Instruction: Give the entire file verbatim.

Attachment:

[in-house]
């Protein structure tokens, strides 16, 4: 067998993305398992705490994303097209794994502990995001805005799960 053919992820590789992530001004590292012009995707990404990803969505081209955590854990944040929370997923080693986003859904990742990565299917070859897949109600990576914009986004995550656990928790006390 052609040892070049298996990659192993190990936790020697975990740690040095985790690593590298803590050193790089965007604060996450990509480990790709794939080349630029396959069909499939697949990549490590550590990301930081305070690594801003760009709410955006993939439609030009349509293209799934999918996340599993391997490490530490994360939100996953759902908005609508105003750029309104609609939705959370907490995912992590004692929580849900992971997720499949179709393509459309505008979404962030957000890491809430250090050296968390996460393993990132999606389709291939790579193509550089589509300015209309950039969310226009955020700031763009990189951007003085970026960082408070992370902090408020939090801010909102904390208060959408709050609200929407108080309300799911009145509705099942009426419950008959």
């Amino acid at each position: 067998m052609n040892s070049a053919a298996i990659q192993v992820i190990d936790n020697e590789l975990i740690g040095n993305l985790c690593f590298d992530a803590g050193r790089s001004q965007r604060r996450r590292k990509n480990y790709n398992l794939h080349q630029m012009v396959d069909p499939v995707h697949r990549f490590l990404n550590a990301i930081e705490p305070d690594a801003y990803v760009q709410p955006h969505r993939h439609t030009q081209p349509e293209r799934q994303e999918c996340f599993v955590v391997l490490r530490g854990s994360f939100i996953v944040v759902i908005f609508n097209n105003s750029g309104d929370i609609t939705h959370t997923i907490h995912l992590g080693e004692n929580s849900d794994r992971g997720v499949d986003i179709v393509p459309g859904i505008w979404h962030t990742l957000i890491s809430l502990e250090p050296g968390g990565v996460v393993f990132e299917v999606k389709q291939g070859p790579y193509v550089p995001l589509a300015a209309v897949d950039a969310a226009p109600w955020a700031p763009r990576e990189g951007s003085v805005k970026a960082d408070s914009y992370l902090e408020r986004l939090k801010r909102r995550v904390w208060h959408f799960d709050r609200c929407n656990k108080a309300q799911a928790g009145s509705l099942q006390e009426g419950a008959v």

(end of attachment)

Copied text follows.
[in-house]
């Protein structure tokens, strides 16, 4: 067998993305398992705490994303097209794994502990995001805005799960 053919992820590789992530001004590292012009995707990404990803969505081209955590854990944040929370997923080693986003859904990742990565299917070859897949109600990576914009986004995550656990928790006390 052609040892070049298996990659192993190990936790020697975990740690040095985790690593590298803590050193790089965007604060996450990509480990790709794939080349630029396959069909499939697949990549490590550590990301930081305070690594801003760009709410955006993939439609030009349509293209799934999918996340599993391997490490530490994360939100996953759902908005609508105003750029309104609609939705959370907490995912992590004692929580849900992971997720499949179709393509459309505008979404962030957000890491809430250090050296968390996460393993990132999606389709291939790579193509550089589509300015209309950039969310226009955020700031763009990189951007003085970026960082408070992370902090408020939090801010909102904390208060959408709050609200929407108080309300799911009145509705099942009426419950008959």
């Amino acid at each position: 067998m052609n040892s070049a053919a298996i990659q192993v992820i190990d936790n020697e590789l975990i740690g040095n993305l985790c690593f590298d992530a803590g050193r790089s001004q965007r604060r996450r590292k990509n480990y790709n398992l794939h080349q630029m012009v396959d069909p499939v995707h697949r990549f490590l990404n550590a990301i930081e705490p305070d690594a801003y990803v760009q709410p955006h969505r993939h439609t030009q081209p349509e293209r799934q994303e999918c996340f599993v955590v391997l490490r530490g854990s994360f939100i996953v944040v759902i908005f609508n097209n105003s750029g309104d929370i609609t939705h959370t997923i907490h995912l992590g080693e004692n929580s849900d794994r992971g997720v499949d986003i179709v393509p459309g859904i505008w979404h962030t990742l957000i890491s809430l502990e250090p050296g968390g990565v996460v393993f990132e299917v999606k389709q291939g070859p790579y193509v550089p995001l589509a300015a209309v897949d950039a969310a226009p109600w955020a700031p763009r990576e990189g951007s003085v805005k970026a960082d408070s914009y992370l902090e408020r986004l939090k801010r909102r995550v904390w208060h959408f799960d709050r609200c929407n656990k108080a309300q799911a928790g009145s509705l099942q006390e009426g419950a008959v």